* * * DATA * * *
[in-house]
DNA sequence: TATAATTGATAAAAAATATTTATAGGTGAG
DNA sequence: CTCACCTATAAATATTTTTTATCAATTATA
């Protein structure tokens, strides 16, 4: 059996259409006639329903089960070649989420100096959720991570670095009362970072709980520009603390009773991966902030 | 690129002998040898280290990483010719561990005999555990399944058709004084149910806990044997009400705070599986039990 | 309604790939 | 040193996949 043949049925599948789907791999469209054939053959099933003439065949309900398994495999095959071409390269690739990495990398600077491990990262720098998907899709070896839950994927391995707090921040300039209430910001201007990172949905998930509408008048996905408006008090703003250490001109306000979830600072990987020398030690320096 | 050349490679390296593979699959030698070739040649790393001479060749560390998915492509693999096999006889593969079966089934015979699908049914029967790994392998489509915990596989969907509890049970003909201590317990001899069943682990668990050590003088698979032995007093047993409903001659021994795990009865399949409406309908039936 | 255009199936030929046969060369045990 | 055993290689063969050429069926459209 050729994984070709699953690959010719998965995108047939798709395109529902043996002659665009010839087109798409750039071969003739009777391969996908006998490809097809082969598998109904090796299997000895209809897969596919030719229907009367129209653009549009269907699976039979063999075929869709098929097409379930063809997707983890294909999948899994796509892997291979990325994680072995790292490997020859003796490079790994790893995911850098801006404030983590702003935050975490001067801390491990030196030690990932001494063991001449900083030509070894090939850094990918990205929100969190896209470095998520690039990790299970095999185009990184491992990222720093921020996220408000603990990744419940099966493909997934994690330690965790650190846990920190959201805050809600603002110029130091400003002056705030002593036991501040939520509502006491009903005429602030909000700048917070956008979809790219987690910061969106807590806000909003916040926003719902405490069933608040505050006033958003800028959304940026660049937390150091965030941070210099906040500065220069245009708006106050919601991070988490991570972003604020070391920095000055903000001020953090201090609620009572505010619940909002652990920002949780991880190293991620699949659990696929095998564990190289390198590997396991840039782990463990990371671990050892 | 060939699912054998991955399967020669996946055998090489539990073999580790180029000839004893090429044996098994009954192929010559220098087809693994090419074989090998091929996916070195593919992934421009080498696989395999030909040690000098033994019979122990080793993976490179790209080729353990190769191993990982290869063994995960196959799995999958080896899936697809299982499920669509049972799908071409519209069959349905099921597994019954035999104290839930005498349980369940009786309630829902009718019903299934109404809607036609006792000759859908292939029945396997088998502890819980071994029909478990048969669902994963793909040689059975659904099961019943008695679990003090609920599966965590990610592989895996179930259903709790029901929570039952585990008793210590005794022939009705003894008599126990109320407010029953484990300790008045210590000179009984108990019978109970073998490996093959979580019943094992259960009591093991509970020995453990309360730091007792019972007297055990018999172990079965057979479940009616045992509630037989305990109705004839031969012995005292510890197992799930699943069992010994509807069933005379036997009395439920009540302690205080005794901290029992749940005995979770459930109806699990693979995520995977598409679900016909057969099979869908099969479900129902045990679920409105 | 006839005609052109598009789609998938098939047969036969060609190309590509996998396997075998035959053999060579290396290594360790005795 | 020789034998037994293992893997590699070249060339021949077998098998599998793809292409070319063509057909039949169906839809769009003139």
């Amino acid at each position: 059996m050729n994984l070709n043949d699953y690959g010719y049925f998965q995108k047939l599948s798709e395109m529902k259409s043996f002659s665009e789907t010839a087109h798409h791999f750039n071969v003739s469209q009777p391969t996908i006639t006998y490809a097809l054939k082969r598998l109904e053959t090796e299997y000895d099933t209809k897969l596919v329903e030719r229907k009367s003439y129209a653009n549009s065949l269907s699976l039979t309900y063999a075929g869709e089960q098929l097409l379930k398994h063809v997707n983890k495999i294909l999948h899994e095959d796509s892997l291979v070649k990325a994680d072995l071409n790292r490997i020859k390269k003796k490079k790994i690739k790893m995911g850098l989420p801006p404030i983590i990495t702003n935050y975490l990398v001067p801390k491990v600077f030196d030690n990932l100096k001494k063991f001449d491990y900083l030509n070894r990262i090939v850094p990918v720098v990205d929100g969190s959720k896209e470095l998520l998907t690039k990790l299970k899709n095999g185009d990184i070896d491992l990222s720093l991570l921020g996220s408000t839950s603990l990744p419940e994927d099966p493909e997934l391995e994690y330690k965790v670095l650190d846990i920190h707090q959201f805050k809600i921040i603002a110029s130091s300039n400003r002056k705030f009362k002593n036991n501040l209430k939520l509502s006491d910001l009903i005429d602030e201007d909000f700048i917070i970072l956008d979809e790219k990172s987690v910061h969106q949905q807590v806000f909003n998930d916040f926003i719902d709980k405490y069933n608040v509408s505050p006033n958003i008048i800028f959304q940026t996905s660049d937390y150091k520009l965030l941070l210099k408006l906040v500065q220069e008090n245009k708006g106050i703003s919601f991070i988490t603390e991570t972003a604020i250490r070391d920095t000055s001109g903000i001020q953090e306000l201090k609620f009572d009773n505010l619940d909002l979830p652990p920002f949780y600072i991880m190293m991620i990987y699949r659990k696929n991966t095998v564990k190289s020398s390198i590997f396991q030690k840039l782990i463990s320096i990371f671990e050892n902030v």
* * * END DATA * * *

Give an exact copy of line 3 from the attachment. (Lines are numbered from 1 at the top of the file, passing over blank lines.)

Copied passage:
DNA sequence: CTCACCTATAAATATTTTTTATCAATTATA